Pistole, formerly deputy director of the FBI, declined to be interviewed. In a statement, he said: “After coming on board, I assessed that TSA could provide more effective security in a more efficient manner by using a risk-based, intelligence-driven process. The strategy involves moving away from the one-size-fits-all construct implemented by necessity after 9/11.” To do that, he’s embraced a new TSA program, PreCheck, which is aimed at reducing the number of steps passengers must endure to get through TSA airport lines.

Those approved for the program can breeze through security with shoes on, belts buckled, and liquids tucked away. Pilot programs are already in place at Ronald Reagan National Airport outside Washington, Salt Lake City, Detroit, Los Angeles, and New York’s JFK. Pistole hopes PreCheck will expand to 35 airports by year’s end.

But there’s a catch—actually, there are several. Most people won’t get in, at least not anytime soon. It’s up to airlines to recommend passengers for the program, and so far they’ve reserved the privilege for their most valued frequent fliers—in part because they pose the lowest security risk and in part because it’s good business. The pass isn’t interchangeable: A passenger approved by one airline doesn’t get the special treatment when flying on another. And membership doesn’t guarantee privileges: The TSA can still single you out for regular-guy screening without explanation.

Citing security, the TSA won’t divulge how passengers are chosen for PreCheck or how many have been approved. It will only say the special checkpoints have been used 336,000 times since the program began last fall.

Not surprisingly, the program has the support of the airline industry. With annual passenger volume expected to reach more than 1 billion trips by 2020, “it’s no longer going to be viable to screen everyone in the same fashion and use technology-heavy security methods,” says Erik Hansen of the U.S. Travel Association in Washington. “They’re going to have to move more and more to passenger vetting before you show up at the airport.”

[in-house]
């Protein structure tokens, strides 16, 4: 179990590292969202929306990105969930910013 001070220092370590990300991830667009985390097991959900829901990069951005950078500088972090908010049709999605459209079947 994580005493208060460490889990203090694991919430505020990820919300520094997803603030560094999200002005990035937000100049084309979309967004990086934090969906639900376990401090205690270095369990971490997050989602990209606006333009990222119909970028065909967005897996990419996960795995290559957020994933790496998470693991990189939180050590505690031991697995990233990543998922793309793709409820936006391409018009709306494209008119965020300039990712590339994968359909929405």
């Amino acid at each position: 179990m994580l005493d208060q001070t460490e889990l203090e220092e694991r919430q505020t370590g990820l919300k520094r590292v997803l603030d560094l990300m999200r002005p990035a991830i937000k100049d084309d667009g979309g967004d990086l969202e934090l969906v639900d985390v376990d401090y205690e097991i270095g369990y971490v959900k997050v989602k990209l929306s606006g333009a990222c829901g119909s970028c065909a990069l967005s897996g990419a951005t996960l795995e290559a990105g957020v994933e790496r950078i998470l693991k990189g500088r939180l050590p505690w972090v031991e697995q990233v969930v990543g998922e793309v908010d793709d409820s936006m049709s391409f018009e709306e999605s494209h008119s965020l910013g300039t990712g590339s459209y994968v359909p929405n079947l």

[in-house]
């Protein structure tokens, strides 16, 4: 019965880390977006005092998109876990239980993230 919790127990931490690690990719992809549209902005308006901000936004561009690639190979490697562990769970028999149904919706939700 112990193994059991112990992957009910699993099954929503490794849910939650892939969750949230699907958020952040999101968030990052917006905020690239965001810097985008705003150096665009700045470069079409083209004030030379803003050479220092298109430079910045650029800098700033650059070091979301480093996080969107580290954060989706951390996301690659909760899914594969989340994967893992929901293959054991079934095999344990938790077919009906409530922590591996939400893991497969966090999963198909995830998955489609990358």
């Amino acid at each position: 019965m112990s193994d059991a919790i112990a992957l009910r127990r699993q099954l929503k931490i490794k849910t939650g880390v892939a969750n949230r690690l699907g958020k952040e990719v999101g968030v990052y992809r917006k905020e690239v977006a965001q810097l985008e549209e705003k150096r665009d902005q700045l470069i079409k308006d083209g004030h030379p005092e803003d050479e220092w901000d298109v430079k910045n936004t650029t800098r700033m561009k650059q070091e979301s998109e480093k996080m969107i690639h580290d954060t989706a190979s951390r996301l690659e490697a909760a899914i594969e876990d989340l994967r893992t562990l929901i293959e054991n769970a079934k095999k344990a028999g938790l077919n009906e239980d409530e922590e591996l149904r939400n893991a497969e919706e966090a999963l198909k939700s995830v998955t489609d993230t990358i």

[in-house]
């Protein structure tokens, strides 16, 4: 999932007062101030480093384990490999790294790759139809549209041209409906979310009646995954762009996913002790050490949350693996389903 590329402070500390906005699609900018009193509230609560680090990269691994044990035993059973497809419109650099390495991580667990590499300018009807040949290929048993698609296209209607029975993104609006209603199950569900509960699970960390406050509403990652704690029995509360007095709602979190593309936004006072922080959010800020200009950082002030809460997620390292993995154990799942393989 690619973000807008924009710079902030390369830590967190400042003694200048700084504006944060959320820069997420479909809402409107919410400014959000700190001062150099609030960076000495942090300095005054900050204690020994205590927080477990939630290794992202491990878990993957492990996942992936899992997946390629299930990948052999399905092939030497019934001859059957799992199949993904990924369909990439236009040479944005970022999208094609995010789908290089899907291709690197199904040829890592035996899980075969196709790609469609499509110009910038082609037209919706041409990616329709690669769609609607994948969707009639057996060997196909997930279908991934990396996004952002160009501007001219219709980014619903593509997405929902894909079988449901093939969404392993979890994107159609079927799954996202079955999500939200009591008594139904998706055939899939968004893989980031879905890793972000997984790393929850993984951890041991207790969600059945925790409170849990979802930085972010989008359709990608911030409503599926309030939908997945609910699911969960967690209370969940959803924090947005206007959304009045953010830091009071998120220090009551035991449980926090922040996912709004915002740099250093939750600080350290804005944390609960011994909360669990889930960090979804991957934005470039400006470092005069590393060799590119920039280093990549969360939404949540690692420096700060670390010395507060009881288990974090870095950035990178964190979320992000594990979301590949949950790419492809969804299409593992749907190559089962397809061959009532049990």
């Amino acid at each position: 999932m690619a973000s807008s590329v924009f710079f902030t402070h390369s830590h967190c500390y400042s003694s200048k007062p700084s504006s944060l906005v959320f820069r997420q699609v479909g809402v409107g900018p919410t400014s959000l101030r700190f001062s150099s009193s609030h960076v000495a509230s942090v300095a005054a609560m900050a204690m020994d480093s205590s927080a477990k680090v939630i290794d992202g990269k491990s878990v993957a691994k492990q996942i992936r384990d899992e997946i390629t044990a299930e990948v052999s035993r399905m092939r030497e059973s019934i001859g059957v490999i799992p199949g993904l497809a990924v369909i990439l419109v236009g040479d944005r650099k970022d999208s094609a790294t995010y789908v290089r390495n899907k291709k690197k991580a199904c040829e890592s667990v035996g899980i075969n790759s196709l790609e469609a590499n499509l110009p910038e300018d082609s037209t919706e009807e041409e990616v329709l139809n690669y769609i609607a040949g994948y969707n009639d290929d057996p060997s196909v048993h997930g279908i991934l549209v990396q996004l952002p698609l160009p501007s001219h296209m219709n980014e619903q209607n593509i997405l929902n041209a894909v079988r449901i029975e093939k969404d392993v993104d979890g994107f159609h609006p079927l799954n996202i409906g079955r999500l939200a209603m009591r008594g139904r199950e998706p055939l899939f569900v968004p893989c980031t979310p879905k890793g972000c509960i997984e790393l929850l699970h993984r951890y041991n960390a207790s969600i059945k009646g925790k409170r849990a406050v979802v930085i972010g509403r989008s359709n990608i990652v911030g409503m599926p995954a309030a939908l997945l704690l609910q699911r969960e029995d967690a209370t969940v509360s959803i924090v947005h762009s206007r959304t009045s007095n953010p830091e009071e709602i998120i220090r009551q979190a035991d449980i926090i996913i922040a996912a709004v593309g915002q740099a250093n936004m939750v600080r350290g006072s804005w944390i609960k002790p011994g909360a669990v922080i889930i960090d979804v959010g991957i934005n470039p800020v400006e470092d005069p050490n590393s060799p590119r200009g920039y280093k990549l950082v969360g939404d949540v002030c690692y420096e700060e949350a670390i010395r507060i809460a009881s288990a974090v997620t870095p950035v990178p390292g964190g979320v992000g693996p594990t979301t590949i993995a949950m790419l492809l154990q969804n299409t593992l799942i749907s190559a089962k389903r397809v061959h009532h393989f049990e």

Mica agrees and doesn’t think PreCheck goes nearly far enough. He’s pushed to allow airports to replace TSA with private screeners—like before the Sept. 11 attacks, when airlines were responsible for operating checkpoints. Last month, Mica got his way when President Obama signed a Federal Aviation Administration funding bill that included the provision. Now the TSA must let airports go private unless it can show doing so would compromise security. Orlando’s and Sacramento’s airports have already applied. If TSA approves, they’ll join San Francisco, Kansas City, Mo., and 14 smaller airports that the government allowed to retain private security when the TSA was created.

Pistole told lawmakers he’ll work with airports that want to switch to private screeners, but he clearly isn’t happy about it. He argues it won’t save money, reduce hassles, or increase safety. Mica is willing to take the risk. He says it was a mistake for the government to allow the TSA to swell into an army of people standing at airport checkpoints when a smaller agency that oversees travelers’ safety makes more sense. “No one is saying take TSA out of the picture,” he says. “We’re saying take them out of the screening business and put them back into the security business.”


    The bottom line: In the decade since the TSA was created, the number of government airport screeners has more than tripled, from 16,000 to 51,000.